I passed the word over the ship's announcing system: "Bag of potatoes to the bridge." I pulled a nice large one out of the bag and held it up to show the Soviets. They were unimpressed. I threw it up and down in my hand for a few minutes, then threw a perfect strike right into the light.
Now the search light was made of many overlapping prisms, so it made a delightful musical clatter as some of the prisms broke, which brought only slight stirring among the Soviet spectators. After a few more potato strikes however, the destroyer moved slowly away - just out of my potato range.
Not to be deterred, I passed the word, "Yeoman Smith lay to the bridge." We had a decent softball team on board with the biggest and best player being Yeoman Smith.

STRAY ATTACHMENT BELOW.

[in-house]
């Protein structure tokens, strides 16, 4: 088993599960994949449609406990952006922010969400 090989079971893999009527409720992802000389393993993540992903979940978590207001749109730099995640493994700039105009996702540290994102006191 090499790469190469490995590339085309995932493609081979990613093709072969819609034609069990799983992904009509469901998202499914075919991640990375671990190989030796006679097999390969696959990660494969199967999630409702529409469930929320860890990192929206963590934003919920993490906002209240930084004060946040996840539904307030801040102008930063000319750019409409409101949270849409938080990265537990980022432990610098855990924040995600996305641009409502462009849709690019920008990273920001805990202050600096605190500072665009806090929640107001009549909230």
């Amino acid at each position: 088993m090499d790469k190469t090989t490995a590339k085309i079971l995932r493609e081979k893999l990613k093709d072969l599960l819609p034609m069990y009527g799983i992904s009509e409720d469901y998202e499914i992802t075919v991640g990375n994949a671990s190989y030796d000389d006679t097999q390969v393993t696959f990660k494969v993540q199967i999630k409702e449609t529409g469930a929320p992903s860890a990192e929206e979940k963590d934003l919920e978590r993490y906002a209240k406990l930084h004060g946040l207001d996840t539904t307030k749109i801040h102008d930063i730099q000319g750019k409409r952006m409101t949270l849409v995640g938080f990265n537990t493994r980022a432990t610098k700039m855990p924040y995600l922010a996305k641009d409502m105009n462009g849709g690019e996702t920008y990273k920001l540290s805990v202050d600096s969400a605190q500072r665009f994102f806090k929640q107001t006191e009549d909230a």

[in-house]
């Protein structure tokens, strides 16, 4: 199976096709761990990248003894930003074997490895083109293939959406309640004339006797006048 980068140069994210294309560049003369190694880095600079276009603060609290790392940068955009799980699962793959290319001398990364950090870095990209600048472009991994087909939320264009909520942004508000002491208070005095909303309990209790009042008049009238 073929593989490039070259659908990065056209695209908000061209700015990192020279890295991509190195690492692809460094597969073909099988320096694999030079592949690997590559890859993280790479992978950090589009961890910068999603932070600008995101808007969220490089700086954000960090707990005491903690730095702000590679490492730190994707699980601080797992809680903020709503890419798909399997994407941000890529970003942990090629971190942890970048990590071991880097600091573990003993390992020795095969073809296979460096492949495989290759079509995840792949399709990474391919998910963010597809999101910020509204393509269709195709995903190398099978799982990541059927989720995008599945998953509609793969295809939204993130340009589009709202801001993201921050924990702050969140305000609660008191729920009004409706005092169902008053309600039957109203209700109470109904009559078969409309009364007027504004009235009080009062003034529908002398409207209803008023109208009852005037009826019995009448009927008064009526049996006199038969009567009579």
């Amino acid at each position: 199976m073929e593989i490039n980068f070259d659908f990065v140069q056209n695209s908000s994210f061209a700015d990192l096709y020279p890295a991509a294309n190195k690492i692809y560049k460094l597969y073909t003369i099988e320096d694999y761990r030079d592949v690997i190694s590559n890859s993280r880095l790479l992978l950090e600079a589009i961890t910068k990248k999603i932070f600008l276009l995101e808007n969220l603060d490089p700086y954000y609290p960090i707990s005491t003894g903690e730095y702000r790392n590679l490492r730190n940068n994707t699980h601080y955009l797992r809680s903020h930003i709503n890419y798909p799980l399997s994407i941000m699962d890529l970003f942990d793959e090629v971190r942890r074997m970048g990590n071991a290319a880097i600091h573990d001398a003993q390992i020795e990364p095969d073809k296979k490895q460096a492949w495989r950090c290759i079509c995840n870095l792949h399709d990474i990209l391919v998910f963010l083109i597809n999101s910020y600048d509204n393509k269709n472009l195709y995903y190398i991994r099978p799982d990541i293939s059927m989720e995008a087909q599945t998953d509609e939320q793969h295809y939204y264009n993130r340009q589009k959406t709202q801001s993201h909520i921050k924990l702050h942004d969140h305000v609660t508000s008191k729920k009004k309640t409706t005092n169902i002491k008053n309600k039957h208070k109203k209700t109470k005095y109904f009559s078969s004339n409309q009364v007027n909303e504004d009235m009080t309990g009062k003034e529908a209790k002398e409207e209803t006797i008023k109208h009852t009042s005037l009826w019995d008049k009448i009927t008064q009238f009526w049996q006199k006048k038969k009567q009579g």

"Smith, can you hit that light?" I asked him.
"I can try." He said with a smile.
Smith's first try went wide, but the second potato hit the light dead center, at which time I ordered: "Rapid continuous potatoes; commence firing."
The flurry of potatoes hitting the search light caused a commotion on the Soviet ship's bridge. They were ready to exchange guns shots, but potatoes???
The Soviet ship moved 300 yards astern of me and stayed there.
A few hours passed, during which I went into a slow steam, not satisfied that I had gotten even. I decided to up the ante.
I had on board several thousand small depth charges, part of my anti-submarine project. They had 3 hand grenade type pins inserted. Depending on which pin you pulled, they would hydro explode at 50ft, 150ft, or 500 ft.